The Screen Orientation Developer Dilemma


Warning: If your’e not a developer or uber geek you probably won’t care to read this particular article.

Part of Android’s initial excitement was about creating a single (open) operating system where applications created for it could be utilized on different phones (netbooks and other devices, too) made by different manufacturers and on different carriers. But that very same sense of unity creates a sense of fragmentation. All of these different devices could have different screen sizes, orientations, input methods and so on and so forth.

One of my biggest initial gripes about Apps on the Android Market was their inability to “save their spot” when switching between portrait and landscape. The lack of an onscreen touch keyboard excacerbated this developer neglect because it forced more opening/closing than would usually be necessary or desired. The smare developers who wanted to take the issue head on would take shortcuts that would allow for quick load times and make the app “look nice”. But what about when more devices come out with different criteria needing different shortcuts?

The Open Source nature of Android allows for adaptation along the way which you could call future proof. But developers have to choose to future proof their apps NOW… even when there is only 1 Android Phone – the T-Mobile G1 – available for purchase. Because these habits set precedent and lets face it: right now we’re all complaining about how there is only 1 Android Phone out but in a few months we could be complaining about how certain apps only display properly on certain phones. That’s not going to be fun.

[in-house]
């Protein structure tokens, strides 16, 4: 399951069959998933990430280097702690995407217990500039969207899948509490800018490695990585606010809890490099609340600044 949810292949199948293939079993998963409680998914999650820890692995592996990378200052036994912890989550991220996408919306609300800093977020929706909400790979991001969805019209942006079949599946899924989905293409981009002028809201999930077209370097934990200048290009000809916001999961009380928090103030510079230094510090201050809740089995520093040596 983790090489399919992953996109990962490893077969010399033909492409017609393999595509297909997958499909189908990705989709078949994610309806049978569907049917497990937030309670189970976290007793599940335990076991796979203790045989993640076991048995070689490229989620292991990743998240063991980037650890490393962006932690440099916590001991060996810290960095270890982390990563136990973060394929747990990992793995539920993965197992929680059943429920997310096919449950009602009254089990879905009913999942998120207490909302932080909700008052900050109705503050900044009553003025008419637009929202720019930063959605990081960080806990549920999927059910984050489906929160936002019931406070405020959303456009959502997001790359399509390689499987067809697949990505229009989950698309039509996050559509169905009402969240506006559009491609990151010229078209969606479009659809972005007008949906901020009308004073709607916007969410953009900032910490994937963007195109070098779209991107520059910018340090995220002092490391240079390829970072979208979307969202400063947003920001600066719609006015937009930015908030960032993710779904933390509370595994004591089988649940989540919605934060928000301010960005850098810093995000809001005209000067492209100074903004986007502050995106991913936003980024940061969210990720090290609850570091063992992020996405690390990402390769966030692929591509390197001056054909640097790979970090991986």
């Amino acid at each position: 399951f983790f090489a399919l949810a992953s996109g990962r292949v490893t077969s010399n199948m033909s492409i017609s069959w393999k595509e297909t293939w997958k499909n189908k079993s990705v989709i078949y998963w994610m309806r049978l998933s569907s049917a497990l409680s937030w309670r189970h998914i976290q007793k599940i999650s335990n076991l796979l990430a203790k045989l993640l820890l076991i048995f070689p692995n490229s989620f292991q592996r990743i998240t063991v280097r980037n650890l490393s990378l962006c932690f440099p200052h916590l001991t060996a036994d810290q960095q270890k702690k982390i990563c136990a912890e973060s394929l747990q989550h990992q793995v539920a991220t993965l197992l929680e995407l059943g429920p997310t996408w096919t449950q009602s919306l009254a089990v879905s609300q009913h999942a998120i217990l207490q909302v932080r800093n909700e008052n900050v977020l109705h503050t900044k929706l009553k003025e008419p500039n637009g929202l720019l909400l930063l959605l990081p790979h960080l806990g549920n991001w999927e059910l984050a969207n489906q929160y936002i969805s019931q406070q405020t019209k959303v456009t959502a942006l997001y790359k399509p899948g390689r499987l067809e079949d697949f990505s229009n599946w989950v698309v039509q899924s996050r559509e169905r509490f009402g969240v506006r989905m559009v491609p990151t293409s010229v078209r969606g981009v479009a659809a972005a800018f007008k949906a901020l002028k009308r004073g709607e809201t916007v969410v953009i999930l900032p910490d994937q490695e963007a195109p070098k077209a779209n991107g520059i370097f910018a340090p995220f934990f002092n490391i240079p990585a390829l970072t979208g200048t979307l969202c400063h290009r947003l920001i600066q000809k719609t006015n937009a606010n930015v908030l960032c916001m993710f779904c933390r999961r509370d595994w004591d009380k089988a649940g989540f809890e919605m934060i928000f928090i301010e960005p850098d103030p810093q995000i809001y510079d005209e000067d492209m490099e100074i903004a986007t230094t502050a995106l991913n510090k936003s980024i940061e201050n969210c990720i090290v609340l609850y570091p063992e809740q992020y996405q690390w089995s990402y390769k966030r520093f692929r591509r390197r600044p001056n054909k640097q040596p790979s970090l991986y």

Romain Guy from the Android Developers Blog takes this issue head on, illustrating how devs can “future proof” their screen orientation:

“This method can be used to pass an arbitrary object your future self and Android is smart enough to call this method only when needed.”

Hop in the DevLorean cause we’re headed BACK… to the FUTURE! Romain Guy then illustrates this approach using the Photostream application that he created.



Hit up the Android Developers Blog for the full piece – its an interesting read.

Rob Jackson
I'm an Android and Tech lover, but first and foremost I consider myself a creative thinker and entrepreneurial spirit with a passion for ideas of all sizes. I'm a sports lover who cheers for the Orange (College), Ravens (NFL), (Orioles), and Yankees (long story). I live in Baltimore and wear it on my sleeve, with an Under Armour logo. I also love traveling... where do you want to go?

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